Transparent Student Data Can Transform Education

Federal & National Policy, Leadership, Learning, Learning Innovations, PreK-12, State Policy / by

“Next generation textbooks will collect student data and will find the perfect strategy for every concept that a student will ever learn,” said Knewton’s Jose Ferreira  (@Knewton_Jose).  Speaking at the 2013 National Summit for Education Reform, Ferreira predicted that students will soon be producing millions of data points every day. “The time has come to get serious about the data and how it can be used to completely optimize every students school experience.”

“We need to unleash the power of data while simultaneously building trust and transparency,” said Aimee Rogstad Guidera (@DQCAimee), Founder and Executive Director of the Data Quality Campaign (DQC).

Tom Vander Ark (@Tvanderark) facilitated “Informed Decisions: Educators, Accountability and Next Generation Data Systems,” one of the closing sessions at #EIE13. Joining Ferreira and Guidera was Dr. Janet Barresi (@JanetBarresi), Oklahoma State Superintendent of Education and member of Chiefs for Change. The panel, along with full participation from the attendees, discussed how data can improve student learning, teacher effectiveness, and provider quality–and the safeguards that need to be in place to protect students.

Mick Hewitt from MasteryConnect said, “Data should inform instruction for teachers to personalize learning.” Gisele Huff, Hume Foundation, added that immediate feedback “should help individual students follow their learning plan and empower teachers to help students.” Other stakeholders contributed saying data needs to give unprecedented insight into how students are “doing” and provide parents with “actionable” information, current and immediate feedback that allows for targeted interventions and personalized learning plans.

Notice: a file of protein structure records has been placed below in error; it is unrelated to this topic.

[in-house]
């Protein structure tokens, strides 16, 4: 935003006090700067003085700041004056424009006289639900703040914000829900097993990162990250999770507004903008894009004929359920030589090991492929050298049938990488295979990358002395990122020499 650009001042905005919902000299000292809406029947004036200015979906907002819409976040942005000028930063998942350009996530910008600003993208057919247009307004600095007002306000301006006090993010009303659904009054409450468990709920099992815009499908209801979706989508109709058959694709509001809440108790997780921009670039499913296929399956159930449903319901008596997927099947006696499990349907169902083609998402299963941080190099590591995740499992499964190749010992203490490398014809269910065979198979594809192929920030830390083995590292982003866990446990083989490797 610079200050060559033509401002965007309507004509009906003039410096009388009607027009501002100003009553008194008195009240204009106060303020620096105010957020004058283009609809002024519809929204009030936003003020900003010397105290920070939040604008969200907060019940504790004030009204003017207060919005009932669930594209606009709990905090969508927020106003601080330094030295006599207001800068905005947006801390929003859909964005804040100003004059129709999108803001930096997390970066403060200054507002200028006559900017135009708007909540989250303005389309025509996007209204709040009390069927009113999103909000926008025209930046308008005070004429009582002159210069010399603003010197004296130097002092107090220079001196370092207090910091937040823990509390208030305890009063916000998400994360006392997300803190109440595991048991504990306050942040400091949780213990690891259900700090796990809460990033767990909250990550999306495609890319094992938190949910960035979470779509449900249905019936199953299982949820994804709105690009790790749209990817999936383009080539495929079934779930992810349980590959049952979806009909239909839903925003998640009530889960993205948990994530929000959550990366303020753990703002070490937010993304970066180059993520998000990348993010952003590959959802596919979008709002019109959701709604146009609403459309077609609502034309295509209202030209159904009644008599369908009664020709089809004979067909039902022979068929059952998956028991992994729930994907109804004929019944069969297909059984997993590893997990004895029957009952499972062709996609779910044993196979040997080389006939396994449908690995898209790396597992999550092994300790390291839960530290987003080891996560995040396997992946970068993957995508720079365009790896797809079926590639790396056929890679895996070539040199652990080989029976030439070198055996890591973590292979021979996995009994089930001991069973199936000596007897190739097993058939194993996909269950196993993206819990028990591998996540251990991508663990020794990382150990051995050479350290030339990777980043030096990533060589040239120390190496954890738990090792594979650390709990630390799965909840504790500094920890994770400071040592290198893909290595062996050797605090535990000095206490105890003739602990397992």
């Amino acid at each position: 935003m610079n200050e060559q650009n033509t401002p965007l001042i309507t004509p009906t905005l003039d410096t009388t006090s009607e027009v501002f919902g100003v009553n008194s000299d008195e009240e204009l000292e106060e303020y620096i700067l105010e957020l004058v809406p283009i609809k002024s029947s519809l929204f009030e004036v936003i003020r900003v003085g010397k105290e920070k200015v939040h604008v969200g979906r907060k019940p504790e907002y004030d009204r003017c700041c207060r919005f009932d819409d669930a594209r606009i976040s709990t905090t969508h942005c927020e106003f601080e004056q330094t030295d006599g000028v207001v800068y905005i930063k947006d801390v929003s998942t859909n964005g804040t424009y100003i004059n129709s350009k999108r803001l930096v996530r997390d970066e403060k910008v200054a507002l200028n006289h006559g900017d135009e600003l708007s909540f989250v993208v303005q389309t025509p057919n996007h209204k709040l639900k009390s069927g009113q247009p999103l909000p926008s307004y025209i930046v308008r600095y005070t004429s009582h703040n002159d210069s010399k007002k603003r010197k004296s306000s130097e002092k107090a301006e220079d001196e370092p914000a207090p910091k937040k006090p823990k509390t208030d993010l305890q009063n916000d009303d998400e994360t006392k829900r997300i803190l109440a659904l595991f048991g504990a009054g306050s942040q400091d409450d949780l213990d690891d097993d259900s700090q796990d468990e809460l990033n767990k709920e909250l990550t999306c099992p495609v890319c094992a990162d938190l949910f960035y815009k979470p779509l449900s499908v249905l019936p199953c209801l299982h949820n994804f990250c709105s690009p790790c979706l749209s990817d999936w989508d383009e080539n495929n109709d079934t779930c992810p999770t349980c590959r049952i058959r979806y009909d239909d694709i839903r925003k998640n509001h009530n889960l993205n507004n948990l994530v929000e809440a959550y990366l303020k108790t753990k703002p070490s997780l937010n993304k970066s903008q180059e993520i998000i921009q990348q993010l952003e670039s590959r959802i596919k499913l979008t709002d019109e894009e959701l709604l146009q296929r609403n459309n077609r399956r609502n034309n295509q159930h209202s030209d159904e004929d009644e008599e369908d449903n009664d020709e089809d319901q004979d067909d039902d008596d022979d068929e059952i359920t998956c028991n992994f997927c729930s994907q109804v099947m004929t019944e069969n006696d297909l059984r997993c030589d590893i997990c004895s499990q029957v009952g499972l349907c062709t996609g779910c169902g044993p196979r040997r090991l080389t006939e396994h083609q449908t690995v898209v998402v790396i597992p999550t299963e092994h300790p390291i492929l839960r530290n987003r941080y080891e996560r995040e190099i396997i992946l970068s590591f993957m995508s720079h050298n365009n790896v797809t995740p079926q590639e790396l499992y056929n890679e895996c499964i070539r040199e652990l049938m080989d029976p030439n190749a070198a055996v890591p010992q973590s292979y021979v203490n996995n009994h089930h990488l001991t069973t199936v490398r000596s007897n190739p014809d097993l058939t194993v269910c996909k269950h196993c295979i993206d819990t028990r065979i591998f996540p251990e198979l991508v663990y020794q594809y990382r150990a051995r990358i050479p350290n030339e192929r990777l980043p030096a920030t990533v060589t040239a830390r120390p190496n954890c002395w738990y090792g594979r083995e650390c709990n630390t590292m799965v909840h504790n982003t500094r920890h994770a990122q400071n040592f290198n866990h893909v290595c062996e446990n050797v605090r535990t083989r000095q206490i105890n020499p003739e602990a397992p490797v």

For more than a decade Guidera and DQC have championed improvements to state data systems.  The DQC is attempting to change the conversation and culture around data by  helping teachers and parents see the benefits of student data collection.

Robyn Bagley described how Utah Personalizes Learning With Portable Records. Soon a portable transcript travel from grade to grade and school to school to help teachers personalize instruction from day one.

Barresi believes good data can have to transform teaching and student learning but at the same time fully recognizes the responsibility the districts have to protect their students’ privacy. “We are teaching children how to think not what to think.” Barresi explained that Oklahoma House Bill 1989, The Student Accessibility, Transparency and Accountability Act of 2013 provides transparency as to what data is collected, who will have access it and how it will be shared, will build trust among the community and then data can be used to transform the education experience.

The discussion demonstrated that for all those who see the power quality data holds to transform the classroom experience, they is equal concern about children’s privacy and teacher capacity. Guidera pointed to the Oregon Data Project, where teachers are realizing “data is flashlight, not a hammer.”

Tom concluded with three points:

  • As noted this week, there is growing concern about the privacy of mobile consumer apps–an issue that parents need to monitor and schools will need to watch as more students bring mobile devices to school.

  • As Michael Fullan has noted, data solutions for teachers and parents must be “irresistibly engaging,” simple and easy to use. The new Mastery Tracker from MasteryConnect is a step in the right direction.

  • The policy and privacy conversation must remain dynamic as tools improve and data collection increases.

For more on #EIE13, see:

 

Digital Learning Now is a Getting Smart Advocacy Partner. MasteryConnect is a portfolio company of Learn Capital, where Tom is partner. 

 

Alison Anderson

Alison Anderson

Alison Anderson is the managing editor at Getting Smart. Follow her on twitter at @tedrosececi

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